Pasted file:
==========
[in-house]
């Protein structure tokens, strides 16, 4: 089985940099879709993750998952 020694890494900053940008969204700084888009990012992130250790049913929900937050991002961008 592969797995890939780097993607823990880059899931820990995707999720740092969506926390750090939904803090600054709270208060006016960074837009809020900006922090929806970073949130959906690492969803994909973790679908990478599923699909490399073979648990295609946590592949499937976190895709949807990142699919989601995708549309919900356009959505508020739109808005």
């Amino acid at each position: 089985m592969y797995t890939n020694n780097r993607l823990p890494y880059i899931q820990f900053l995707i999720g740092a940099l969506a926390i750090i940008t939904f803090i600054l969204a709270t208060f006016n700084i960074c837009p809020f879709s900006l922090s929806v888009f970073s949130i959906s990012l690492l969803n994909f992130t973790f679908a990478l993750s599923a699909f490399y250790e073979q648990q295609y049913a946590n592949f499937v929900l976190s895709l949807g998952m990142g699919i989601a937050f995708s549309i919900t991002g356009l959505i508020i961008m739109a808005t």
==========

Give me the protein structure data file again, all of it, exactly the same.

[in-house]
């Protein structure tokens, strides 16, 4: 089985940099879709993750998952 020694890494900053940008969204700084888009990012992130250790049913929900937050991002961008 592969797995890939780097993607823990880059899931820990995707999720740092969506926390750090939904803090600054709270208060006016960074837009809020900006922090929806970073949130959906690492969803994909973790679908990478599923699909490399073979648990295609946590592949499937976190895709949807990142699919989601995708549309919900356009959505508020739109808005």
């Amino acid at each position: 089985m592969y797995t890939n020694n780097r993607l823990p890494y880059i899931q820990f900053l995707i999720g740092a940099l969506a926390i750090i940008t939904f803090i600054l969204a709270t208060f006016n700084i960074c837009p809020f879709s900006l922090s929806v888009f970073s949130i959906s990012l690492l969803n994909f992130t973790f679908a990478l993750s599923a699909f490399y250790e073979q648990q295609y049913a946590n592949f499937v929900l976190s895709l949807g998952m990142g699919i989601a937050f995708s549309i919900t991002g356009l959505i508020i961008m739109a808005t």